Back in 1972, we were first aware that we would soon exceed the carrying capacity of our planet, and since then we have done little to change this course, ever putting more burden on future generations. The projections are that in twenty years the global output of oil, fresh water, food and many minerals will undersupply the actual demand. We can alleviate many of these problems by being more conscientious consumers and consume sustainably. Yet this article argues that we may need to do more. Recycling is not simply recovering the materials as if they have never been used, but it actually downgrades them before reuse. Renewable energy may not be precisely renewable because even solar panels need non-renewable resources to construct them. The greener ways of living do slow down the wasting of resources, but we may need to make a few steps further. The article argues that we need to consume not only sustainably, but also to slow down our consumption and find new solutions. Looking for solutions, it points at nascent movements for people repairing their old goods instead of putting them in the trash, consuming locally instead of globally and choosing to buy less and preserve better the things we already have.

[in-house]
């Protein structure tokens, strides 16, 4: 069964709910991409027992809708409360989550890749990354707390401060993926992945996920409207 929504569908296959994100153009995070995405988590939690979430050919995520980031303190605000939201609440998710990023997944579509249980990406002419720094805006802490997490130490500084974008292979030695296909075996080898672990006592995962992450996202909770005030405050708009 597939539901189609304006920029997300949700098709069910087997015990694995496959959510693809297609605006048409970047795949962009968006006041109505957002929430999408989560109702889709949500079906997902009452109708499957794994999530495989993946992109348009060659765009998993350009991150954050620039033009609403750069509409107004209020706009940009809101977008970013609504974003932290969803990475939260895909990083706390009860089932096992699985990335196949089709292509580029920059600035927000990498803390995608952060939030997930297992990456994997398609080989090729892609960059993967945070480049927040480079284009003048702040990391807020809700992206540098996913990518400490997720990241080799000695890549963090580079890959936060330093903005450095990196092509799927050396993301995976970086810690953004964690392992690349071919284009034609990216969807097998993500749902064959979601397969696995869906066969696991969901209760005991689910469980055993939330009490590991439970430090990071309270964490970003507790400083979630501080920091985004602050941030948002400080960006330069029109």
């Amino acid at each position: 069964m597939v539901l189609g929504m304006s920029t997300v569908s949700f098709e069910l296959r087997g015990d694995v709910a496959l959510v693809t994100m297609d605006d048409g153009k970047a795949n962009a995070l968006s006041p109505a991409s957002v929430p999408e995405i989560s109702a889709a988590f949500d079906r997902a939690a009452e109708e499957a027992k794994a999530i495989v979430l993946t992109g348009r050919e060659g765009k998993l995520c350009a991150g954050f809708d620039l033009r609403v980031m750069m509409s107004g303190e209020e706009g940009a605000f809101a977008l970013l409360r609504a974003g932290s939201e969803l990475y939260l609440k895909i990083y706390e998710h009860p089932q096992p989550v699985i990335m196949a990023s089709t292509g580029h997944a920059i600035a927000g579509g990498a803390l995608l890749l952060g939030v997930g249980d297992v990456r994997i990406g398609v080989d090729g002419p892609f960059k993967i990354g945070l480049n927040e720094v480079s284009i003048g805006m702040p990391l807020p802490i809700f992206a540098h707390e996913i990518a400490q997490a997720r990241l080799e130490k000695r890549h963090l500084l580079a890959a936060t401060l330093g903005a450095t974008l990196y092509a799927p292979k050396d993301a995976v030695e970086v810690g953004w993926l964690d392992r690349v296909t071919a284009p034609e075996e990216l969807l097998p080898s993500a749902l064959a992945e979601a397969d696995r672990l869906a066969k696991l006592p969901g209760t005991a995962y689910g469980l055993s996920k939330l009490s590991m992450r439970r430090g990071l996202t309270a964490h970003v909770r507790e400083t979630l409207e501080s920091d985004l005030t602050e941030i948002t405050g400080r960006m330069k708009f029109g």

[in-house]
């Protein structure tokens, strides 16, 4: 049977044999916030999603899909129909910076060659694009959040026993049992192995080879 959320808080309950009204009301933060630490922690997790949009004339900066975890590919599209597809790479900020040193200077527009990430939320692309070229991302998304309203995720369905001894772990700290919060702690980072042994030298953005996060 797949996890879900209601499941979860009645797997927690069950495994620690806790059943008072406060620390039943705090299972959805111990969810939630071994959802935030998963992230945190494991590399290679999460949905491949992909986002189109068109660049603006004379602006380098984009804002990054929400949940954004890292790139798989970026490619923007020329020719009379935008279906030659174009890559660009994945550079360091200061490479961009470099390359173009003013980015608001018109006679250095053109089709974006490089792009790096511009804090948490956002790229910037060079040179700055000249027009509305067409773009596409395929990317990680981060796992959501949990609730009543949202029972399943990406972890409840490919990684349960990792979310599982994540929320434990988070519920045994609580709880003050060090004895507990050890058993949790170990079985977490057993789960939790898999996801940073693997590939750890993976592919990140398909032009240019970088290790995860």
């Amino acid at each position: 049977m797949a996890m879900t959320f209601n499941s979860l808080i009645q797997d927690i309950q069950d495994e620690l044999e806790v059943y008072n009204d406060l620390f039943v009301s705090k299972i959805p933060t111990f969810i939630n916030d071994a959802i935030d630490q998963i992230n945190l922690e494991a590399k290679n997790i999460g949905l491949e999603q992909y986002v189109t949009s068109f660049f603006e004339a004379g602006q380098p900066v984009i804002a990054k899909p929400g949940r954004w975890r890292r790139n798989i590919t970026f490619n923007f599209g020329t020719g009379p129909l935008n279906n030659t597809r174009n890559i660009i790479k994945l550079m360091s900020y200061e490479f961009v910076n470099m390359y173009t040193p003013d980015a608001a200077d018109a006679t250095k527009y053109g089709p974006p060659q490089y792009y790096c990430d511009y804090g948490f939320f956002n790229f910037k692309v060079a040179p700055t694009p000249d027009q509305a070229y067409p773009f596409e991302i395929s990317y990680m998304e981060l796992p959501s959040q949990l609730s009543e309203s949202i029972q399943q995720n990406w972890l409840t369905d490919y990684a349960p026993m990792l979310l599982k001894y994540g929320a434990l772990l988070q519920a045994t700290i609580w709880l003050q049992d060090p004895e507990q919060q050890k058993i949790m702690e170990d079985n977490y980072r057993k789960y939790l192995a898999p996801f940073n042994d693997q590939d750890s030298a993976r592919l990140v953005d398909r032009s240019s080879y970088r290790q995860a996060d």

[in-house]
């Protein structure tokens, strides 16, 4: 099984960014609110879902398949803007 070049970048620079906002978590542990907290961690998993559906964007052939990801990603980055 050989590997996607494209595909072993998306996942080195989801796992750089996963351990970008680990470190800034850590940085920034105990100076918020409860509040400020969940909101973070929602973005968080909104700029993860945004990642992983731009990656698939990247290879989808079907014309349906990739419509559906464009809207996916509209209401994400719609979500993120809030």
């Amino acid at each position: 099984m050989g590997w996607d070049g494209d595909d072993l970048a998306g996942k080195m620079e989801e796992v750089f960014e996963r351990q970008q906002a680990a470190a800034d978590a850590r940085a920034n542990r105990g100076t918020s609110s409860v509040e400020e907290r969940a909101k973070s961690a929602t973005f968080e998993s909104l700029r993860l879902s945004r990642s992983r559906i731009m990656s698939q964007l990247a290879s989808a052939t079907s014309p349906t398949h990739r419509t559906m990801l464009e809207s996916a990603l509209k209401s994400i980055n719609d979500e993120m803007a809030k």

To get an idea of what the author means be repairing and reusing, you could read this: